Friday, February 8, 2013, 2:16 PM

Plain Language


“Helping Jurors Understand the Law,”* written by Maureen Murphy (who works at our firm’s Washington DC office) has insights about legal writing that I’d like to share with you.  Although her topic is jury instructions, its ideas also apply to the writing style and content in patent applications and arguments before the United States Patent and Trademark Office.  This article quotes plain language advocate Prof. Joseph Kimble (Thomas Cooley Law School, Lansing, Michigan) who notes that the language and structure of traditional jury instructions often confuse the lay juror.  Prof. Kimble recommends that an experienced writer with a background in plain language (generally defined as clear, succinct writing intended to ensure an understandable message for the target audience) prepare the first draft of jury instructions rather than being brought in late in the process.  He also urges that we not believe the myths about plain language, debunking common claims that it is “baby talk” or imprecise.  He notes that the simplicity of plain language can, in fact reveal inconsistencies and uncertainties that traditional legal language tends to hide.  I agree wholeheartedly.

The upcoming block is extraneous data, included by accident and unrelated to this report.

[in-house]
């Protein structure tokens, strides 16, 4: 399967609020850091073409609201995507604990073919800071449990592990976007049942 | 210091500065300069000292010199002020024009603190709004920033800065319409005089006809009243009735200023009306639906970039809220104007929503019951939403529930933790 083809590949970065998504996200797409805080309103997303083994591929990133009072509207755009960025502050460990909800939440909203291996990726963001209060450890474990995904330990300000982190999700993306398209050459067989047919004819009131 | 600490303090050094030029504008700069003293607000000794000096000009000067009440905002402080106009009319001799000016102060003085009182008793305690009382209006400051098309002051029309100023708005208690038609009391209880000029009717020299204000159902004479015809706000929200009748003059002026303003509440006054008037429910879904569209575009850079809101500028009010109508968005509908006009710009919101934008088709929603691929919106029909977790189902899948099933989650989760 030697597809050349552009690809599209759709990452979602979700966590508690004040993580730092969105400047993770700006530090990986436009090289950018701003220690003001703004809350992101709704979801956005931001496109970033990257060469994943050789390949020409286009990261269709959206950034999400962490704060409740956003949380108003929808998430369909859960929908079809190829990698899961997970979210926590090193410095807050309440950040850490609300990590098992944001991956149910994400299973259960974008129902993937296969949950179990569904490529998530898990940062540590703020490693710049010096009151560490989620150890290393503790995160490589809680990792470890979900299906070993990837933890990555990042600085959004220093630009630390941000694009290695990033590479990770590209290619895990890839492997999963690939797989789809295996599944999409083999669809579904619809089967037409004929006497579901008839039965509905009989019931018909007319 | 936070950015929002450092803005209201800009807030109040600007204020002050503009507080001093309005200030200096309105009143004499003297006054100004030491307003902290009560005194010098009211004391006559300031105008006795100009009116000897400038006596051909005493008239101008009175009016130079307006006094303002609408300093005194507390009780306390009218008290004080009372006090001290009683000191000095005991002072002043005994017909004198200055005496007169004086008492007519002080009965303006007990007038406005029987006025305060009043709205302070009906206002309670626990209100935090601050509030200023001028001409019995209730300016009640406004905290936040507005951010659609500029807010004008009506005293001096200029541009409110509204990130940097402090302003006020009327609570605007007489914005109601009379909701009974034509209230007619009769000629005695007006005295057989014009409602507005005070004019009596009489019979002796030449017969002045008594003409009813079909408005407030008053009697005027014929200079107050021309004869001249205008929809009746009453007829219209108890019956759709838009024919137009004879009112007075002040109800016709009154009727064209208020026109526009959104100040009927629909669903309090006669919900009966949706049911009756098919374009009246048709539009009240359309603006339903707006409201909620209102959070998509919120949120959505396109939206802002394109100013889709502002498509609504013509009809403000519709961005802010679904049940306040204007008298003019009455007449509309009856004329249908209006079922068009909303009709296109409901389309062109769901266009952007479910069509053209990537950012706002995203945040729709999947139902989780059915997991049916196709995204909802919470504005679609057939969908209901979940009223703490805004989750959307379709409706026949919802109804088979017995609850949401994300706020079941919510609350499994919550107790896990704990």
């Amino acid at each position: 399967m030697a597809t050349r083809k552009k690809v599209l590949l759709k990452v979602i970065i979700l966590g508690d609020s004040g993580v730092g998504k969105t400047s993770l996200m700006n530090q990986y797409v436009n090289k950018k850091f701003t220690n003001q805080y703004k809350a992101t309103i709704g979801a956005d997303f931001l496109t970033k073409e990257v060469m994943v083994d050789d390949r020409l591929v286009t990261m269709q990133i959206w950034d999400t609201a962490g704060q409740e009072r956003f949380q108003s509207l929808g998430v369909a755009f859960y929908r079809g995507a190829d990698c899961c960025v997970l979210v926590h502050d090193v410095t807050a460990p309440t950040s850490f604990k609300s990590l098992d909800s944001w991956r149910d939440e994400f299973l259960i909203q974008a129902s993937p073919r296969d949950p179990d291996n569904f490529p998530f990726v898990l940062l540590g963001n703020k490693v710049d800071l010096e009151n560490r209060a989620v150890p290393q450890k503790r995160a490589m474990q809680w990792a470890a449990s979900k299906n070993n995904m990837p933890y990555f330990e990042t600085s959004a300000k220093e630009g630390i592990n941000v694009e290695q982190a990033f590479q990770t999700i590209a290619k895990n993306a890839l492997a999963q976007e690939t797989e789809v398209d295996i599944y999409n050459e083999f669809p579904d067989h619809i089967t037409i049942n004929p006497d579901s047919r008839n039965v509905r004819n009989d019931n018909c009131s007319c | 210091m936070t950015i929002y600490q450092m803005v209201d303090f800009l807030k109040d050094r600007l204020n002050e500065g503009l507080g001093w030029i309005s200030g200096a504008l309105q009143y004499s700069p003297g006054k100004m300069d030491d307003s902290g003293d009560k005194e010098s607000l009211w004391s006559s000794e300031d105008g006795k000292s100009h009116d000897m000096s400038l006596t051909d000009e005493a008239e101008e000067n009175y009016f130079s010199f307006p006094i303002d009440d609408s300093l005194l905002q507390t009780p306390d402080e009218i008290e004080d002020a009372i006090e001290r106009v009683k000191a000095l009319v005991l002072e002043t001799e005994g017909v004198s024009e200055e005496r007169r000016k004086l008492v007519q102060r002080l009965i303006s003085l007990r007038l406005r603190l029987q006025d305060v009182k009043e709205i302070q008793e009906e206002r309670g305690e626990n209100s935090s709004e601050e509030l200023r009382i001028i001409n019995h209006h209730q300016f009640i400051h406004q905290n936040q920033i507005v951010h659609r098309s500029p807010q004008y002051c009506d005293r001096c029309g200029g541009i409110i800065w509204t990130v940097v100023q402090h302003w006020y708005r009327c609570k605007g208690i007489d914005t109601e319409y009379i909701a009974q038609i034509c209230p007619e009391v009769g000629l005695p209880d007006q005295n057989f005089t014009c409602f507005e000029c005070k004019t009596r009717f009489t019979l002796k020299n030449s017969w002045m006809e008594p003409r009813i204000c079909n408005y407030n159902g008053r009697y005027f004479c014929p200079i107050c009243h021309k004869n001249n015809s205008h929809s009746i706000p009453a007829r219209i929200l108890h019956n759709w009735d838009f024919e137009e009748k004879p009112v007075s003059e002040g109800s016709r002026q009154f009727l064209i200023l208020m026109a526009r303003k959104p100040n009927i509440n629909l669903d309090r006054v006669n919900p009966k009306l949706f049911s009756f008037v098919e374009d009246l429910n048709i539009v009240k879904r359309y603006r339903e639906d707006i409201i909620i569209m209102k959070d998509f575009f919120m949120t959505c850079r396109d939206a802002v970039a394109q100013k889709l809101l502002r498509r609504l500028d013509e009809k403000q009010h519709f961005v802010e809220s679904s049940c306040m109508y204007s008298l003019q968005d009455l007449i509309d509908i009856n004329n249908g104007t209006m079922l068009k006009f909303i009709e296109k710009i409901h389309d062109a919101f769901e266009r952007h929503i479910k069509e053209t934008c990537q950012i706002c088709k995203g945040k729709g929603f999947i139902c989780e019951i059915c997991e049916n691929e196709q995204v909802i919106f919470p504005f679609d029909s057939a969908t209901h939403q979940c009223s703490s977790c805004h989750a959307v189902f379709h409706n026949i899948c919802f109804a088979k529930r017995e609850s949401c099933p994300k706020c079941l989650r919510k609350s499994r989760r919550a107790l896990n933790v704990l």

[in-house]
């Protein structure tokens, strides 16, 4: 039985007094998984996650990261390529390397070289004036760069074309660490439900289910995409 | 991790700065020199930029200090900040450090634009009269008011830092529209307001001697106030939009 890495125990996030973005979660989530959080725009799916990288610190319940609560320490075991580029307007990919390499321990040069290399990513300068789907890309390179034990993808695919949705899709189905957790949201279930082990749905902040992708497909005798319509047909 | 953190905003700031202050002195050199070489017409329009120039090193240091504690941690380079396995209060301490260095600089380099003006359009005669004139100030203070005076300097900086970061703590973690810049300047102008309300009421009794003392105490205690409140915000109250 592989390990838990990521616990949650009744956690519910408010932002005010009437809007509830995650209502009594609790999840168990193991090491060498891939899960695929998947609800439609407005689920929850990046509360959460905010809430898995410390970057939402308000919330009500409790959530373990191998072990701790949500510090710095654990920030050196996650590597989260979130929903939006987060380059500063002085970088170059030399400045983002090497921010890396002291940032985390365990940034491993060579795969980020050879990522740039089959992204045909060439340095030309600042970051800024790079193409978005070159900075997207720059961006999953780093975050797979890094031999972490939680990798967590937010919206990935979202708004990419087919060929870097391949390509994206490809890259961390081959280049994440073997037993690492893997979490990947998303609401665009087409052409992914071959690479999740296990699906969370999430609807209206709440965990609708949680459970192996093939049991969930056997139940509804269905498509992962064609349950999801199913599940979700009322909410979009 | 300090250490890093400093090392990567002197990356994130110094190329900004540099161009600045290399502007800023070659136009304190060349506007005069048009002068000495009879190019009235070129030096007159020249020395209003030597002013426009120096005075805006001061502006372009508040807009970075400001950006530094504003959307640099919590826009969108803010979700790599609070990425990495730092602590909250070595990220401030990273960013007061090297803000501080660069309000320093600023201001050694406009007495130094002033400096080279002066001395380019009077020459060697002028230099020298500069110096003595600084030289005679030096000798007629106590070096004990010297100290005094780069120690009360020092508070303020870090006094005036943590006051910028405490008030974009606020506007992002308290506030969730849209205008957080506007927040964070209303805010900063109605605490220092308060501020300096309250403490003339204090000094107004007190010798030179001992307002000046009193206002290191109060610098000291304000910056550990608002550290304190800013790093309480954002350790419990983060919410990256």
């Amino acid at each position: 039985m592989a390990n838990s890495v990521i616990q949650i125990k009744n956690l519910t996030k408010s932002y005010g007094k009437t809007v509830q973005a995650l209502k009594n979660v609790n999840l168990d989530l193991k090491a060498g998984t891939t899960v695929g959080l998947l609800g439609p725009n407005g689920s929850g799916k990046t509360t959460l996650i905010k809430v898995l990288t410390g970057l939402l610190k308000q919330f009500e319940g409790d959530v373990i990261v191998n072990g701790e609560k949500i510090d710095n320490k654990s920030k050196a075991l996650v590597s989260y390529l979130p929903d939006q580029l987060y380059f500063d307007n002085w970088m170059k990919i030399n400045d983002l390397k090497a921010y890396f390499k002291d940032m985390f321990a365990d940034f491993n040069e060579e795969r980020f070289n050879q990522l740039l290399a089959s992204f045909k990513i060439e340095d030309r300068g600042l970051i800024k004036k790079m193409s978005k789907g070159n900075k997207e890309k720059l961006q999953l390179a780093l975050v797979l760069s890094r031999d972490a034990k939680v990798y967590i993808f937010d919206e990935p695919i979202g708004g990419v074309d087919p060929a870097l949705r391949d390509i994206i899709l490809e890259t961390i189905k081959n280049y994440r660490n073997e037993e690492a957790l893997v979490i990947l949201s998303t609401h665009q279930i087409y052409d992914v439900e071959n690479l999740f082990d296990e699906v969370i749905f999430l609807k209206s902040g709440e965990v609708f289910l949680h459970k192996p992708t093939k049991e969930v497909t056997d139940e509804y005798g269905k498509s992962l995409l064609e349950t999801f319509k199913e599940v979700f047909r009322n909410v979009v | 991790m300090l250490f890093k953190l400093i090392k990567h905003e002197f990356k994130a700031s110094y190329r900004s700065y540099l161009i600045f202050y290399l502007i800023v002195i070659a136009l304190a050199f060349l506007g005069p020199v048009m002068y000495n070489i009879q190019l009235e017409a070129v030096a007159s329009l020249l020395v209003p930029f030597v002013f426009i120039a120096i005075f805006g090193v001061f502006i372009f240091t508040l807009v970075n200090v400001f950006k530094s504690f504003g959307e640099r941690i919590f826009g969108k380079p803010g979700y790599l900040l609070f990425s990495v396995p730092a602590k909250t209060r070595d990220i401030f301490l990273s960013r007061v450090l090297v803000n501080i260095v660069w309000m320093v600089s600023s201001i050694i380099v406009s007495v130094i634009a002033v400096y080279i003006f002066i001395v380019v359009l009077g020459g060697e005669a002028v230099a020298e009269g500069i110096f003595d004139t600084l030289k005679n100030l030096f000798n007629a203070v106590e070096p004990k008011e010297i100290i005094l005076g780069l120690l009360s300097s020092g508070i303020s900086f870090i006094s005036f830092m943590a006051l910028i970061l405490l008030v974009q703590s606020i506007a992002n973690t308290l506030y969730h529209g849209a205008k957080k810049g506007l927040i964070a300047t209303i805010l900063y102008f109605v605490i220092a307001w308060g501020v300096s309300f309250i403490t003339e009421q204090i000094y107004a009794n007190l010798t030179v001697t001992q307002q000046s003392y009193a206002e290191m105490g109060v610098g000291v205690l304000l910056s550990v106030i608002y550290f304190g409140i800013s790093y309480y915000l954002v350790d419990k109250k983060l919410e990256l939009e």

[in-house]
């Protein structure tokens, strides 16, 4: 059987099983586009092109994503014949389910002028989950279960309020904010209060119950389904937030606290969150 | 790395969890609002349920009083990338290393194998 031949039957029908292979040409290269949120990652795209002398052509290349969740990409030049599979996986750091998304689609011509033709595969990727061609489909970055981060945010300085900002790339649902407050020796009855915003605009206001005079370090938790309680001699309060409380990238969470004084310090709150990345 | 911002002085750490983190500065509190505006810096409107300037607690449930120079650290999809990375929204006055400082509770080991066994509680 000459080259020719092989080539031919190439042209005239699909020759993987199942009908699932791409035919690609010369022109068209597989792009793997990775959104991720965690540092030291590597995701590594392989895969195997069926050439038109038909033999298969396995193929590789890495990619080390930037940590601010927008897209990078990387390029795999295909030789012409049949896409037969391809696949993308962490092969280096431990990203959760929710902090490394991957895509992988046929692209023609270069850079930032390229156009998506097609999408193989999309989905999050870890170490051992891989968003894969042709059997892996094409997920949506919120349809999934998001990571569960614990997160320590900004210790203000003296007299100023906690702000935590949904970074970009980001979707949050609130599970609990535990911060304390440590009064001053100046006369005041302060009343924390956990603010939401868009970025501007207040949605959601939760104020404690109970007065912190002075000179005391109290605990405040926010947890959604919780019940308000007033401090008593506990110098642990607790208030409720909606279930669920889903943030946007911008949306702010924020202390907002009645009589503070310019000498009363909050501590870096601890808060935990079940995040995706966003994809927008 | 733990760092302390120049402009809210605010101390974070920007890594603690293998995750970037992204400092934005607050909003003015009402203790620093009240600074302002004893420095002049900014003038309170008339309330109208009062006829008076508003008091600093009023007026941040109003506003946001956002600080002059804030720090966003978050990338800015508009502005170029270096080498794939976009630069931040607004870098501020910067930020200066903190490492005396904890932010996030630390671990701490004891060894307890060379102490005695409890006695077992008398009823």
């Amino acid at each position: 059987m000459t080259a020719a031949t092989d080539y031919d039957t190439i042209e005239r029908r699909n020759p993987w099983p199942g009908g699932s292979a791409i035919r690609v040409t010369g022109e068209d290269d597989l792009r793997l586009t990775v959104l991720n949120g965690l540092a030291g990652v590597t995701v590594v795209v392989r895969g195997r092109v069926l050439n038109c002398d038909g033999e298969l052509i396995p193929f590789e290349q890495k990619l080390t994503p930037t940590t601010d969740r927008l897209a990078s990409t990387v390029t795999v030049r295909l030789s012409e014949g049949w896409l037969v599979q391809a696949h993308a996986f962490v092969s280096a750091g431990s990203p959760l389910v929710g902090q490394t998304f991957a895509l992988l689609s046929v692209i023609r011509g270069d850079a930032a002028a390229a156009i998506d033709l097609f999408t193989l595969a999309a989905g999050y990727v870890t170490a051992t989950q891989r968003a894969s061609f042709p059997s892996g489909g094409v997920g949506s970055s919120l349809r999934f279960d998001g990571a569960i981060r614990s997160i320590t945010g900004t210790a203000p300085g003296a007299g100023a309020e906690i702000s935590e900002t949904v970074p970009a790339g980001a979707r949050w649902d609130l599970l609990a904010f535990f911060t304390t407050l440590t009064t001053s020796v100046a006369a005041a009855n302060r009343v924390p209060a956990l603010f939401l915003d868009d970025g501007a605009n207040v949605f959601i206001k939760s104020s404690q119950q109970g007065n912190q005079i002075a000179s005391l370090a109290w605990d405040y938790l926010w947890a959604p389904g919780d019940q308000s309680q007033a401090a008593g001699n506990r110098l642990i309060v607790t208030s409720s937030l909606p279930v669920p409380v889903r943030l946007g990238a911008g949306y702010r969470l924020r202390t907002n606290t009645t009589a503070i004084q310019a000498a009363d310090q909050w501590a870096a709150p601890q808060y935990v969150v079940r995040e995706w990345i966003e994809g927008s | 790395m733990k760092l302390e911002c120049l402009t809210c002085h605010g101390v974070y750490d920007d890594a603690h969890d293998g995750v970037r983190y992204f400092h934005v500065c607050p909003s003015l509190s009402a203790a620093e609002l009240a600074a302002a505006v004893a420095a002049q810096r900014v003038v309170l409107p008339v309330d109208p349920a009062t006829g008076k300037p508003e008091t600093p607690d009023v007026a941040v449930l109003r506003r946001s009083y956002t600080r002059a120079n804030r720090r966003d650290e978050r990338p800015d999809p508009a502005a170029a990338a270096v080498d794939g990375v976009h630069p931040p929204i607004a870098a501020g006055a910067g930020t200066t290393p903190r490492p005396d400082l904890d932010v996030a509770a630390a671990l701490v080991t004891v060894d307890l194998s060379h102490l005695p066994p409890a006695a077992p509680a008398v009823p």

I can relate to this, in that I have had to “repair” patent application drafts that have been written by some clients in the past.  I often spend more time, at greater cost to the client, doing such repairs than if I had written the patent application from the start.  Although claim writing is still the most formal part of the exercise of writing a patent application, there is a trend towards more natural language, i.e., plain language in the claims.  I try to use plain language in the written specification, which supports the claims.  Explaining the sometimes subtle nuances of an invention, especially around the point(s) of novelty, in plain language in the specification gives us room for claim amendments, and also provides language for the arguments we make during patent prosecution. Plain language helps examiners understand the claims, and may help judges and juries understand the claims should they be tested in a court.

* "Helping Jurors Understand the Law
     Scribes Panel on Writing Plain-English Jury Instructions
     January 6, 2007, in Washington, DC"
By Maureen Murphy, The Scrivener – Winter 2007 www.scribes.org

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